This year the LightHouse has begun branching out in new directions, not just with our new San Francisco headquarters but in all parts of the world. One of the most important parts of our expansion is an emphasis on current and cutting-edge technology. As such, we were asked to coordinate a dedicated event at the mecca of all things tech, art and media: South by Southwest (SXSW) 2016 in Austin, Texas.
Throughout the conference LightHouse got to show-off our tactile maps, and in fact our Access to Information (AIS) Department created tactile maps of the Austin Convention Center for blind attendees to SXSW in trade for our SXSW passes (a value of $1,200 each). We all made incredible connections and got the word out about LightHouse for the Blind at this mind-boggling convergence of minds.
LightHouse had a fantastic turn out for our convening entitled “Mainstreaming Accessibility”. We had an incredible panel of speakers: Christian Erfurt from Be My Eyes, Dr. Rupal Patel from VOCALiD, Ed Gray from Avid, moderator Will Butler of the LightHouse and Jonas and Paul from Pixar by video. Here’s some press about our panel published in the online tech and business publication, re/code. Though the headline is a bit tongue-in-cheek, the article in this uber-cool and important media site is truly substantive.
Here are the details on our presenters:
Jonas Rivera and Paul Cichocki and the Academy Award-winning production staff at Disney•Pixar have been working tirelessly for years now to make audio description for blind moviegoers better — not just in quality, but in the tech that delivers this important audio track for those who can’t see the screen. They told us the origin story of their brand new feature from Disney Movies Anywhere, and why it’s so important.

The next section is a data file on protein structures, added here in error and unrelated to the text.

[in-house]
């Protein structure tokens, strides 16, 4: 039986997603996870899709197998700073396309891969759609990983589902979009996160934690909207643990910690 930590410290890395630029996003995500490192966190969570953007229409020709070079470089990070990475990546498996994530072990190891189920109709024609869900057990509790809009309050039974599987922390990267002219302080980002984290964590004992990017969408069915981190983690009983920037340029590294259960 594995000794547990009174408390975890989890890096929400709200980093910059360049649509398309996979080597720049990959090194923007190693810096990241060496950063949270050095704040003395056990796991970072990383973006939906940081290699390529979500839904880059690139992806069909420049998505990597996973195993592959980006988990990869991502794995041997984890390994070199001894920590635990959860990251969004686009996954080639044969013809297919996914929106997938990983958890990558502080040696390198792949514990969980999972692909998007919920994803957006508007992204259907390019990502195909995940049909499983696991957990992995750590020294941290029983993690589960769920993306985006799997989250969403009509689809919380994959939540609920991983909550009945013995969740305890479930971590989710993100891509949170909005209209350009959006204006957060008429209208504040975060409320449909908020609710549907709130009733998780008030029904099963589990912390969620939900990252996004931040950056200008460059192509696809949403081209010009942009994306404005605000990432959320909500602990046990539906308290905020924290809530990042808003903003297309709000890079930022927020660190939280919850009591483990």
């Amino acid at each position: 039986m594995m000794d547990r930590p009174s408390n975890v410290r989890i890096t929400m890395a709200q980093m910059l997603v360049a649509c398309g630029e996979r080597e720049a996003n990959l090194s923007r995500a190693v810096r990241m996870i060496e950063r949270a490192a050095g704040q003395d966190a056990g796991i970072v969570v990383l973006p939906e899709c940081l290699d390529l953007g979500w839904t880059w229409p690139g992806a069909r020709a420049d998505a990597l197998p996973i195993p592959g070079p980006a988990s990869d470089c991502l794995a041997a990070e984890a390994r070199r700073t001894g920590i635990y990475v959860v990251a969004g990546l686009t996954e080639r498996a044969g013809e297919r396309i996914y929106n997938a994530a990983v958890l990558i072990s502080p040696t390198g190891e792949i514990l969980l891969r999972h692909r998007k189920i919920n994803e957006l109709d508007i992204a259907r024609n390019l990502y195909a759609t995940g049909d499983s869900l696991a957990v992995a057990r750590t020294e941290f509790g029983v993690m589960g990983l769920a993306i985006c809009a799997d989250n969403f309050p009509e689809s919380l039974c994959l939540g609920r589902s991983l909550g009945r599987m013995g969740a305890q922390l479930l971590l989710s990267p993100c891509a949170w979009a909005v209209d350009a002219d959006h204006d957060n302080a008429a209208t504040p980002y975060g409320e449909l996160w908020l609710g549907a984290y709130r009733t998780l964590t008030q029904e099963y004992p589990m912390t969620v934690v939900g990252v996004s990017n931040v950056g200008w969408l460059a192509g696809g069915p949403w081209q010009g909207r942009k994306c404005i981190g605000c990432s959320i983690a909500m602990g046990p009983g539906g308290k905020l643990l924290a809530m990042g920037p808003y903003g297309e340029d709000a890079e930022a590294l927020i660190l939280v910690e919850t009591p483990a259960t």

Ed Gray has been working at Avid for more than twenty years, and never imagined he’d be an accessibility leader until he became blind later on as an adult. Now, he has helped take ProTools, the industry standard for recording, to a peak of accessibility, making sure that once again, blind people can be audio engineers.
Christian Erfurt is the CEO of Be My Eyes, the video assistant app that first launched just sixteen months ago out of Denmark. Now living in San Francisco and pushing Be My Eyes’ technology to the next level, Christian and founder Hans Jergen shared how their technology helps not only blind people, but everyone else, too.
Dr. Rupal Patel is the founder and CEO of VocaliD, Inc., an east coast based company with a big goal: To create a million voices, literally. If Be My Eyes crowdsources eyesight for those who need it, VocaliD does the same for those with speech disorders. The winner of an innovation award at SXSW Interactive last year, Rupal came back again this year to share how VocaliD makes custom voices to fit any human, and why that’s important to society.
Will Butler is the Media and Communications Officer at LightHouse for the Blind and has worked with all of these companies in some capacity over the past few years, whether it’s as a journalist, critic, or collaborator. He moderated the panel discussion.